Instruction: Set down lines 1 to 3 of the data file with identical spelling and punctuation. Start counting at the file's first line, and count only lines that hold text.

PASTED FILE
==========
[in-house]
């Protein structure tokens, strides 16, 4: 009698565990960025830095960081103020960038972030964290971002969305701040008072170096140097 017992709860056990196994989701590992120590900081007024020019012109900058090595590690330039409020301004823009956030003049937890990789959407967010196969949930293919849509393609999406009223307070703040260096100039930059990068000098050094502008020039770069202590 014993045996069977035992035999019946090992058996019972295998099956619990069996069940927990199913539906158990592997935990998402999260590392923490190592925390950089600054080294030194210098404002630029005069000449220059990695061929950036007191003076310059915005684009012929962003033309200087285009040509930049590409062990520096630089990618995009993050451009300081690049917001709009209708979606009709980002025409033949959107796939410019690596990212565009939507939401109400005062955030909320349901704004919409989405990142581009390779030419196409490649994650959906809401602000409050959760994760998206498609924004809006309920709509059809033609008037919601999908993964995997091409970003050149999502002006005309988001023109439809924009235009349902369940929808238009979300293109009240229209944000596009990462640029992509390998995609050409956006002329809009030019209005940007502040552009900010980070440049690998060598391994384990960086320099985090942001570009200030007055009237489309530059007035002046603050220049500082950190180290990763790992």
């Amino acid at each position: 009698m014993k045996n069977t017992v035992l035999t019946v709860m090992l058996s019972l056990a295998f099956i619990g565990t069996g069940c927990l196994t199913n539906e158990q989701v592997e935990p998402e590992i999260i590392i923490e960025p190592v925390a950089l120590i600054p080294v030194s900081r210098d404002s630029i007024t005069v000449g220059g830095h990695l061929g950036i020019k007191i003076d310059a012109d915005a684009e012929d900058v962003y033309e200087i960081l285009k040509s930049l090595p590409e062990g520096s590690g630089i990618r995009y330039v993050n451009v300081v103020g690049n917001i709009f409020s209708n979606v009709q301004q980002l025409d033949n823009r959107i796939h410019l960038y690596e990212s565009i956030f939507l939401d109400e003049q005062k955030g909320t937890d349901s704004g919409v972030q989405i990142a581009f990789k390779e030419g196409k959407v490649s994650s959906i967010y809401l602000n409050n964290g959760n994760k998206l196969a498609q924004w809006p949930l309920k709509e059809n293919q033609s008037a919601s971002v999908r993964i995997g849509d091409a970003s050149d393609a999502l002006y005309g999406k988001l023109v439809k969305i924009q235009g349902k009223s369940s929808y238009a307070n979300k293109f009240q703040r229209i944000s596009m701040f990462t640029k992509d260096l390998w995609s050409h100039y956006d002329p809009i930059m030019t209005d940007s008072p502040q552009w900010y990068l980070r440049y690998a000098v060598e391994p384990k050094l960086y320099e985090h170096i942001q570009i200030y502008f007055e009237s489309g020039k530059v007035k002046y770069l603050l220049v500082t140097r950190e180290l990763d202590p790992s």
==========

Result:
[in-house]
């Protein structure tokens, strides 16, 4: 009698565990960025830095960081103020960038972030964290971002969305701040008072170096140097 017992709860056990196994989701590992120590900081007024020019012109900058090595590690330039409020301004823009956030003049937890990789959407967010196969949930293919849509393609999406009223307070703040260096100039930059990068000098050094502008020039770069202590 014993045996069977035992035999019946090992058996019972295998099956619990069996069940927990199913539906158990592997935990998402999260590392923490190592925390950089600054080294030194210098404002630029005069000449220059990695061929950036007191003076310059915005684009012929962003033309200087285009040509930049590409062990520096630089990618995009993050451009300081690049917001709009209708979606009709980002025409033949959107796939410019690596990212565009939507939401109400005062955030909320349901704004919409989405990142581009390779030419196409490649994650959906809401602000409050959760994760998206498609924004809006309920709509059809033609008037919601999908993964995997091409970003050149999502002006005309988001023109439809924009235009349902369940929808238009979300293109009240229209944000596009990462640029992509390998995609050409956006002329809009030019209005940007502040552009900010980070440049690998060598391994384990960086320099985090942001570009200030007055009237489309530059007035002046603050220049500082950190180290990763790992």
């Amino acid at each position: 009698m014993k045996n069977t017992v035992l035999t019946v709860m090992l058996s019972l056990a295998f099956i619990g565990t069996g069940c927990l196994t199913n539906e158990q989701v592997e935990p998402e590992i999260i590392i923490e960025p190592v925390a950089l120590i600054p080294v030194s900081r210098d404002s630029i007024t005069v000449g220059g830095h990695l061929g950036i020019k007191i003076d310059a012109d915005a684009e012929d900058v962003y033309e200087i960081l285009k040509s930049l090595p590409e062990g520096s590690g630089i990618r995009y330039v993050n451009v300081v103020g690049n917001i709009f409020s209708n979606v009709q301004q980002l025409d033949n823009r959107i796939h410019l960038y690596e990212s565009i956030f939507l939401d109400e003049q005062k955030g909320t937890d349901s704004g919409v972030q989405i990142a581009f990789k390779e030419g196409k959407v490649s994650s959906i967010y809401l602000n409050n964290g959760n994760k998206l196969a498609q924004w809006p949930l309920k709509e059809n293919q033609s008037a919601s971002v999908r993964i995997g849509d091409a970003s050149d393609a999502l002006y005309g999406k988001l023109v439809k969305i924009q235009g349902k009223s369940s929808y238009a307070n979300k293109f009240q703040r229209i944000s596009m701040f990462t640029k992509d260096l390998w995609s050409h100039y956006d002329p809009i930059m030019t209005d940007s008072p502040q552009w900010y990068l980070r440049y690998a000098v060598e391994p384990k050094l960086y320099e985090h170096i942001q570009i200030y502008f007055e009237s489309g020039k530059v007035k002046y770069l603050l220049v500082t140097r950190e180290l990763d202590p790992s």